By Patricia Engler, Crosswalk.com
At least the airbags didn’t go off, I thought, still clutching the steering wheel. And thankfully, I don’t think anyone was injured. Still, the bang when my car hit the SUV hadn’t sounded great. The sudden hiss of coolant hadn’t smelled great. And when I stepped into the winter air to face reality, the sight of my vehicle’s shattered headlight, smashed bumper, and mangled hood didn’t look great either.
But I don’t want another car...
This one had been perfect. An answered prayer. It may have been 12 years old, but with only 50,000 miles on it, I’d hoped—even prayed—to keep driving that little hatchback for years. I’d bought it just the summer before, after moving across the country. I’d sanded it myself, commissioned a neon green paint job for it, and named it Cricket.
Sometimes, coming out of a store and seeing that dash of green waiting in the parking lot was the closest feeling I had to coming home.
And now it was gone.
Disappointing losses have become a theme for many of us over the last while, haven’t they? Lost jobs, lost freedoms, lost dreams, lost travel plans, lost houses, lost normalcy. Those losses have hit me too—some of them temporary, others permanent. And I know that many people are facing far greater sorrows still.
Disappointment hurts. Like crazy. It’s a swift punch to the stomach, an ache behind the eyes, an unspeakable weight on the heart. How can you tend an injury which leaves you drained but doesn’t bleed?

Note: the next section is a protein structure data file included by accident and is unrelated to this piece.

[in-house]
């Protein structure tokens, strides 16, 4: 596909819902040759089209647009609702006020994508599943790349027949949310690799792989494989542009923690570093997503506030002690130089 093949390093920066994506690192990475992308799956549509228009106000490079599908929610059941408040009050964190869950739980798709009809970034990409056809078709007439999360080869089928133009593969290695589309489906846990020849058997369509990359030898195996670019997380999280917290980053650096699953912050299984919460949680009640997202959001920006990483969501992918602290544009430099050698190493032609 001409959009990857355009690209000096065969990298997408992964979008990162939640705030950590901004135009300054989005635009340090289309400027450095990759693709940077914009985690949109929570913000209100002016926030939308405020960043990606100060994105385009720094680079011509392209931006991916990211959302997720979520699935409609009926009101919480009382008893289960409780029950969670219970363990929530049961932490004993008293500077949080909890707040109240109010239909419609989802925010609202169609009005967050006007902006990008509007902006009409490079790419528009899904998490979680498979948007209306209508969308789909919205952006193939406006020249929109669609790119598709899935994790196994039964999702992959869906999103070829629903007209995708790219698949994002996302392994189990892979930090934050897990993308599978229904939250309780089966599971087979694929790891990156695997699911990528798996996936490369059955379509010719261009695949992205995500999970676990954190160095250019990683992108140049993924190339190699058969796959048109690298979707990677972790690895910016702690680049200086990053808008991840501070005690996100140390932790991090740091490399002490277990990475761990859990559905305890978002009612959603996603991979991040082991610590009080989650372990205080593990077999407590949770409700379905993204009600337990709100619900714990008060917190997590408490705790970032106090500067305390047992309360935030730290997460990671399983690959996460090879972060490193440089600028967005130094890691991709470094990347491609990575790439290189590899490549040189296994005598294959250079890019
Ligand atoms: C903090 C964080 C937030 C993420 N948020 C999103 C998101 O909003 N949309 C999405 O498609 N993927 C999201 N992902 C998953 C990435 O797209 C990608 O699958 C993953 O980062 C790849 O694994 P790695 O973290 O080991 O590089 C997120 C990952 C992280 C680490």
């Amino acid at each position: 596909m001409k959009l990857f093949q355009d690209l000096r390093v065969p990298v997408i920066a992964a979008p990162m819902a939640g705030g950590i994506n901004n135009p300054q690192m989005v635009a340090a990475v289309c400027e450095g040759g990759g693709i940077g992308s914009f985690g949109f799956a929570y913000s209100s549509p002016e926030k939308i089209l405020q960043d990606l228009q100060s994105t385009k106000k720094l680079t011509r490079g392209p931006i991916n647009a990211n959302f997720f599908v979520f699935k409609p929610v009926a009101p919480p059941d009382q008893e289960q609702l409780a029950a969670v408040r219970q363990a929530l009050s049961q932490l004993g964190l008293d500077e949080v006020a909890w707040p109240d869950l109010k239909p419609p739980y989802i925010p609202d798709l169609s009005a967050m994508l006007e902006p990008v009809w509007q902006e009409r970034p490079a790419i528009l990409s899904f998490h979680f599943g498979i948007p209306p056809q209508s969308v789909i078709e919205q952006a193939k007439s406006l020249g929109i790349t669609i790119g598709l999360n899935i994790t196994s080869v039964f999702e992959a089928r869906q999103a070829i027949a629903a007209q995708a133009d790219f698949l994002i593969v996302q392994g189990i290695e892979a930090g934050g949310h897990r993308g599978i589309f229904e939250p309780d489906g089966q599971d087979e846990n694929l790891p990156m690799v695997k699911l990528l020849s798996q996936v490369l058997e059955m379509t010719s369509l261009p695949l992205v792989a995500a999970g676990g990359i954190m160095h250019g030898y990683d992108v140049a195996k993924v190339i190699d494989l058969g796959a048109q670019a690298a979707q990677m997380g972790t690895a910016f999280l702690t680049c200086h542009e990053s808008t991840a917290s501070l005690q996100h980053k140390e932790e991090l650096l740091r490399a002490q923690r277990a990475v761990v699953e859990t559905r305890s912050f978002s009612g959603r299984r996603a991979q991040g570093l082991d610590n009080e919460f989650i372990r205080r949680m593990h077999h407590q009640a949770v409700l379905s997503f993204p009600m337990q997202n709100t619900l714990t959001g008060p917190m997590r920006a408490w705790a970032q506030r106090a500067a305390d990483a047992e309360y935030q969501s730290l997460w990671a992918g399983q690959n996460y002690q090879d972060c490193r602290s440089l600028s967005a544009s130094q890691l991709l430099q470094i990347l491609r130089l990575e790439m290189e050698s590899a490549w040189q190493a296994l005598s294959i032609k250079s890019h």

The Bible reveals 4 types of important “first aid” for life’s disappointments:
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When you’re reeling from life’s blows, praising God may be the last thing you feel like doing. Job, the guy from the ancient land of Uz, would understand. He lost all his wealth in a single day. And he lost every one of his ten children on the same day. Talk about grief.
What did Job do next? The Bible tells us, “Job arose and tore his robe and shaved his head and fell on the ground and worshiped. And he said, ‘Naked I came from my mother's womb, and naked shall I return. The Lord gave, and the Lord has taken away; blessed be the name of the Lord’” (Job 1:20-21, ESV).
While I wouldn’t recommend a head shave in response to disappointment these days, worship remains an essential reaction to sorrow. Here are just a few of the reasons why:
When we worship, we’re declaring anew—to ourselves and to the spiritual realm—where our allegiance lies. Scripture reveals that Satan had ransacked Job’s life, at God’s allowance, because Satan was certain that Job would curse God (Job 1:9-11). This would have proved that Job only served God because God had blessed him. But Job’s worship proved otherwise.